However, in truth, the ANC’s conscious decision to reject a policy of non-violence, such as that chosen by Gandhi, in their struggle against the white government, had left them, and by extension, their leader, with at least as much blood on their hands as their one time oppressors, and this fact alone prevented them from enacting the revenge which might otherwise have been the case.

As the first post Apartheid president of South Africa it would, be unfair if not ludicrous to judge Mandela entirely on the basis of events before he came to power, and in any event there is many a respected world leader or influential statesman with a blood stained past so in the next part I shall examine Nelson Mandela’s achievements, and the events which have occurred in South Africa in the 14 short years since he took power in following the post Apartheid election in 1994.


In the second of two articles examining the life of Nelson Mandela, in advance of Friday’s concert in Hyde Park celebrating the living legend’s 90th birthday, I shall look at his legacy and the new South Africa which he created after coming to power on a surge of worldwide optimism and hope in 1994, when, following the end of Apartheid, he and his followers promised a new dawn for what became termed the Rainbow Nation.

Today South Africa has the reputation of being one of the most dangerous and crime ridden nations on Earth which is not actively at War. In 2001, only seven years after the end of Apartheid, whilst the city of Amsterdam in the Netherlands with 5,6 murders per 100,000 population was declared the ‘murder capitol of Europe’, Johannesburg, with 61.2 murders per 100,00 population and remains the world’s top murder city.

In South Africa as a whole, the murder rate is seven times that of America, in terms of rape the rate is ten times as high and includes the ugly phenomenon of child rape, one of the few activities in which South Africa is now a world leader. If you don’t believe me, you can read what Oprah Winfrey has to say about it here.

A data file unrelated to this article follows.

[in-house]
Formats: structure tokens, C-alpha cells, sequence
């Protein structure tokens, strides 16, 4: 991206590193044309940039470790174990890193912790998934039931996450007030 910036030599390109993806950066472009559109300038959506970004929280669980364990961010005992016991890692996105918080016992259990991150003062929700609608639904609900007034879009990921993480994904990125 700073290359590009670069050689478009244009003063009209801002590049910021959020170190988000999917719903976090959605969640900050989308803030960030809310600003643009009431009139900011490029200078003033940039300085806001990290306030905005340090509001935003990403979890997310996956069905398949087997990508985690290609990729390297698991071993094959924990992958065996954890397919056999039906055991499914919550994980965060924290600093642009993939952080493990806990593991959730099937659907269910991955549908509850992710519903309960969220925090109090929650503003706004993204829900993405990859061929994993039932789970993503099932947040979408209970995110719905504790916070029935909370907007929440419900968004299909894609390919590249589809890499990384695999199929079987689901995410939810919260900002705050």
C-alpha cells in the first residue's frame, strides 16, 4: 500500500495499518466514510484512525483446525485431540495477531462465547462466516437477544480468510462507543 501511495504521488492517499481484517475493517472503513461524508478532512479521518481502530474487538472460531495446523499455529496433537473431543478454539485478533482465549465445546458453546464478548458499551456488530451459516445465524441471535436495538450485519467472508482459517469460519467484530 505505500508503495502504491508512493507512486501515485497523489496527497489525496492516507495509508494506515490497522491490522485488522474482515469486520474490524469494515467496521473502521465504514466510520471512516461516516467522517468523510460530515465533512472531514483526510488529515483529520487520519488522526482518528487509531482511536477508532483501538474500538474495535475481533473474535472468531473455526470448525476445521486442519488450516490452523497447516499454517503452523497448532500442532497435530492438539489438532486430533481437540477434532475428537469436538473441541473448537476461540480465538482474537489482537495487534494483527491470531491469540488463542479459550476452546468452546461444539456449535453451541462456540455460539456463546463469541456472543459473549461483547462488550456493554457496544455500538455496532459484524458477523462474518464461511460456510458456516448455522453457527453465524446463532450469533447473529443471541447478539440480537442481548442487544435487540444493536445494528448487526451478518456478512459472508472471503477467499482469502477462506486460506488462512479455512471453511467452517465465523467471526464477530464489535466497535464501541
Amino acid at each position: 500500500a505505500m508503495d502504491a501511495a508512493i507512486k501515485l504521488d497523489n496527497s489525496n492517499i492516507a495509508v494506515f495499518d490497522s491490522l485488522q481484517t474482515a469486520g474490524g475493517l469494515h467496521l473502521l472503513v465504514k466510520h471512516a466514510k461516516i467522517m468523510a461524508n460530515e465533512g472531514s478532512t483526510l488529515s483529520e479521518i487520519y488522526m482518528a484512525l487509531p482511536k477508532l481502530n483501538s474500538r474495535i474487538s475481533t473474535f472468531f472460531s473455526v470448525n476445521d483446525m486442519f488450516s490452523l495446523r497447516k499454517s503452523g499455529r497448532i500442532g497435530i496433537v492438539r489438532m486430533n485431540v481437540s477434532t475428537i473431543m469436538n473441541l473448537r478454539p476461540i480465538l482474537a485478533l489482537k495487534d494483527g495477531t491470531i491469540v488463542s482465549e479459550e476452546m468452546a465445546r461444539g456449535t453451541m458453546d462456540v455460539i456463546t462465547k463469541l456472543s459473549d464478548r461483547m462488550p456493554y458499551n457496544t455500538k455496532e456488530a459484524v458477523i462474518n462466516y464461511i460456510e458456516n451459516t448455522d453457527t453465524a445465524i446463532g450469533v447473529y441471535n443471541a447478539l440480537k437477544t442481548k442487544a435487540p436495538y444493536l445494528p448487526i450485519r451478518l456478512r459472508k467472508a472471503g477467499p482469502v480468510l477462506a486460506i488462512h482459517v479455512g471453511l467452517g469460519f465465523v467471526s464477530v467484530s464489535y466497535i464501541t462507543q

All other forms of violent crime are out of control, and Johannesburg is among the top world cities for muggings and violent assault, a fact seldom mentioned in connection with the FIFA Soccer 2010 World Cup which is scheduled to be hosted in South Africa.

As always with black violence the primary victims are their fellow blacks, however, the rape, murder and violent assault of whites is a daily event, and there is more .....

As with the Rhodesian/Zimbabwean Matabeleland massacres, news of which the BBC, together with much of the world media suppressed for twenty years to protect their one time hero, Zimbabwe’s Robert Mugabe, another secret genocide is being ignored by the world media, the genocide of white Boer farmers, thousands of whom have been horribly tortured to death in their homes since the end of Apartheid. Anyone who clicks on this link should we warned that it includes some very gruesome images as the savagery of these attacks belie the authorities attempts to dismiss them as nothing more than a ‘crime wave’.

Given that it is now all but illegal in South Africa to report the race of either victim or the perpetrator of a crime (unless the perpetrator is white and the victim black) and as modern South Africa’s official crime statistics are notoriously massaged, it is impossible to know the exact numbers of farm murders that have taken place. Many reliable sources estimate the figure as close to 3,000, but even if we take the more conservative figure of 1,600 quoted in the politically correct South African press (but not quoted at all in ours) this is three times the numbers killed by the South African security forces over a period of 43 years, and which the UN calls a crime against humanity.